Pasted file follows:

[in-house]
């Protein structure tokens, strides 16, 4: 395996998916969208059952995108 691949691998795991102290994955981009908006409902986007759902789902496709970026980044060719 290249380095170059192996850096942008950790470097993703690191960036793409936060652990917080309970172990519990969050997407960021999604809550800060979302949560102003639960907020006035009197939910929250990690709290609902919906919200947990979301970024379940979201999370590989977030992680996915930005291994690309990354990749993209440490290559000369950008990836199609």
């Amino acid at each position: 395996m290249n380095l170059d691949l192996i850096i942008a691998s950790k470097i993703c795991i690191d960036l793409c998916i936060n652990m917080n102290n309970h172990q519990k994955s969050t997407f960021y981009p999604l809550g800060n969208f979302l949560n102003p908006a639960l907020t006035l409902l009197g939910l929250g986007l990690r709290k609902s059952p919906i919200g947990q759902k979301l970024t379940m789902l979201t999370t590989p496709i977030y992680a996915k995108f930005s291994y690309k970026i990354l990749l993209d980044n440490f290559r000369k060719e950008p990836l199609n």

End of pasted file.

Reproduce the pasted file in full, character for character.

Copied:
[in-house]
């Protein structure tokens, strides 16, 4: 395996998916969208059952995108 691949691998795991102290994955981009908006409902986007759902789902496709970026980044060719 290249380095170059192996850096942008950790470097993703690191960036793409936060652990917080309970172990519990969050997407960021999604809550800060979302949560102003639960907020006035009197939910929250990690709290609902919906919200947990979301970024379940979201999370590989977030992680996915930005291994690309990354990749993209440490290559000369950008990836199609």
């Amino acid at each position: 395996m290249n380095l170059d691949l192996i850096i942008a691998s950790k470097i993703c795991i690191d960036l793409c998916i936060n652990m917080n102290n309970h172990q519990k994955s969050t997407f960021y981009p999604l809550g800060n969208f979302l949560n102003p908006a639960l907020t006035l409902l009197g939910l929250g986007l990690r709290k609902s059952p919906i919200g947990q759902k979301l970024t379940m789902l979201t999370t590989p496709i977030y992680a996915k995108f930005s291994y690309k970026i990354l990749l993209d980044n440490f290559r000369k060719e950008p990836l199609n």